Warm ocean driving ice sheet loss, by Jonathan Amos (BBC News)
Reporting from the European Geosciences Union, Amos summarizes the recent research on Antarctic ice sheet loss driven by warmer ocean temperatures. Not only is this eating away at the edges of the ice sheet, but as the edges lose mass it causes glaciers to move to the edge of the continental shelf faster, causing a feedback effect. Interestingly, the warm water current is propelled by winds. Conventional wisdom has always been that Greenland would be of more concern than the Antarctic in the short term so this is really interesting. It’s also a nice illustration of feedback loops, and chilling for anyone who’s concerned about accelerated sea level rise.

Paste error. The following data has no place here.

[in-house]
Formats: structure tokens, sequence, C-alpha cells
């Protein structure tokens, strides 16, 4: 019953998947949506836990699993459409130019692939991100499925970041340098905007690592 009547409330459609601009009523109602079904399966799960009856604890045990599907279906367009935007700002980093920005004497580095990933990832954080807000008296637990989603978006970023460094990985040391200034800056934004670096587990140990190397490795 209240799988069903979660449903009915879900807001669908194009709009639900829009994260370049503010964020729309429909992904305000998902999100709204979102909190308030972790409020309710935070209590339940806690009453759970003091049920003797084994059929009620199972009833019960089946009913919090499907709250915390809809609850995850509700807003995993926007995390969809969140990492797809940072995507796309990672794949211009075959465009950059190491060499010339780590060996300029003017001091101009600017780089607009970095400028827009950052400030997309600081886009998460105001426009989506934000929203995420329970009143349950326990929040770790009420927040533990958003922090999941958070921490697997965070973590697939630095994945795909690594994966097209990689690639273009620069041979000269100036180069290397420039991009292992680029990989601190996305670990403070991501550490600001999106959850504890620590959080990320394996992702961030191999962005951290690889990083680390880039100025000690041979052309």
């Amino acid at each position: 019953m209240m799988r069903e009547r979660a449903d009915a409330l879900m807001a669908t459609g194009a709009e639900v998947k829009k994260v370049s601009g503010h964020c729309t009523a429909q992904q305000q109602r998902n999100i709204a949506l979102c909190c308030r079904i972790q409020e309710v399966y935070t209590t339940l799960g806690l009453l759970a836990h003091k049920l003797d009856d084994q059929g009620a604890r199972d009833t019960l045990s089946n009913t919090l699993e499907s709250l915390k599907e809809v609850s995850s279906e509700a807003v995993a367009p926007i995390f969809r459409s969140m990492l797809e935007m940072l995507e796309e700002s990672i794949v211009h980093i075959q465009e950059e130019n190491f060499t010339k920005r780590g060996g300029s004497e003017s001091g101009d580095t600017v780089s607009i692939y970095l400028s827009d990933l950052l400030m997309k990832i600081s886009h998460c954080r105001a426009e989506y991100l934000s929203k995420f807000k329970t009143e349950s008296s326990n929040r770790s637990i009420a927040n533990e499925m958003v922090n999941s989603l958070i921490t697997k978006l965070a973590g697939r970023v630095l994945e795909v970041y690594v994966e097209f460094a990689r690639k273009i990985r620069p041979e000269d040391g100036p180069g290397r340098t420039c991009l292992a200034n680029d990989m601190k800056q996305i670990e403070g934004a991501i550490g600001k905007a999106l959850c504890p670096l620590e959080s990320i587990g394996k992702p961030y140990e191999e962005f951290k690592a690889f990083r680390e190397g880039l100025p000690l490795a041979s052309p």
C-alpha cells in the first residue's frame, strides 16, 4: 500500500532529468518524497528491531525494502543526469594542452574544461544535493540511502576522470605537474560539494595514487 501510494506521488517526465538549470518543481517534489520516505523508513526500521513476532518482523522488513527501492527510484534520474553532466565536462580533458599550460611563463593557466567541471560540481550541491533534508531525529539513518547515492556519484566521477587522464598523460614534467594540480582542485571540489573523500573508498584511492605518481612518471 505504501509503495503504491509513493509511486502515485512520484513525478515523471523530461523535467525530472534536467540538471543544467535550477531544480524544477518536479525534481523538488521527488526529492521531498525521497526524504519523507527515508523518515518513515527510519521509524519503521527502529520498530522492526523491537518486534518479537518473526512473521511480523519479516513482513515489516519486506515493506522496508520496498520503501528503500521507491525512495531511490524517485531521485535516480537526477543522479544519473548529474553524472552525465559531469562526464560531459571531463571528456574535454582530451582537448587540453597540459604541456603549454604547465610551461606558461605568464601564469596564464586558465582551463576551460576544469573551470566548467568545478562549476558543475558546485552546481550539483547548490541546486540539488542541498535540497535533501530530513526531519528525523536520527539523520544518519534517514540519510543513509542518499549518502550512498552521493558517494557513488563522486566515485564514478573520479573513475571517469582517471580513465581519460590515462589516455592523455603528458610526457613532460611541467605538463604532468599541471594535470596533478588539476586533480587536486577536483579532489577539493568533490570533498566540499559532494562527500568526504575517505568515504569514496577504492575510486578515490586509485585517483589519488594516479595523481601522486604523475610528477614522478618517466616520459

See also: Pritchard et al, Extensive dynamic thinning on the margins of the Greenland and Antarctic ice sheets. Nature 461, 971-975 (15 October 2009) – the image above is sourced from this article; Duarte et al, Abrupt climate change in the Arctic. Nature Climate Change 2, 60–62 (2012); Fricker and Padman, Thirty years of elevation change on Antarctic Peninsula ice shelves from multimission satellite radar altimetry. Journal of Geophysical Research 117 (2012).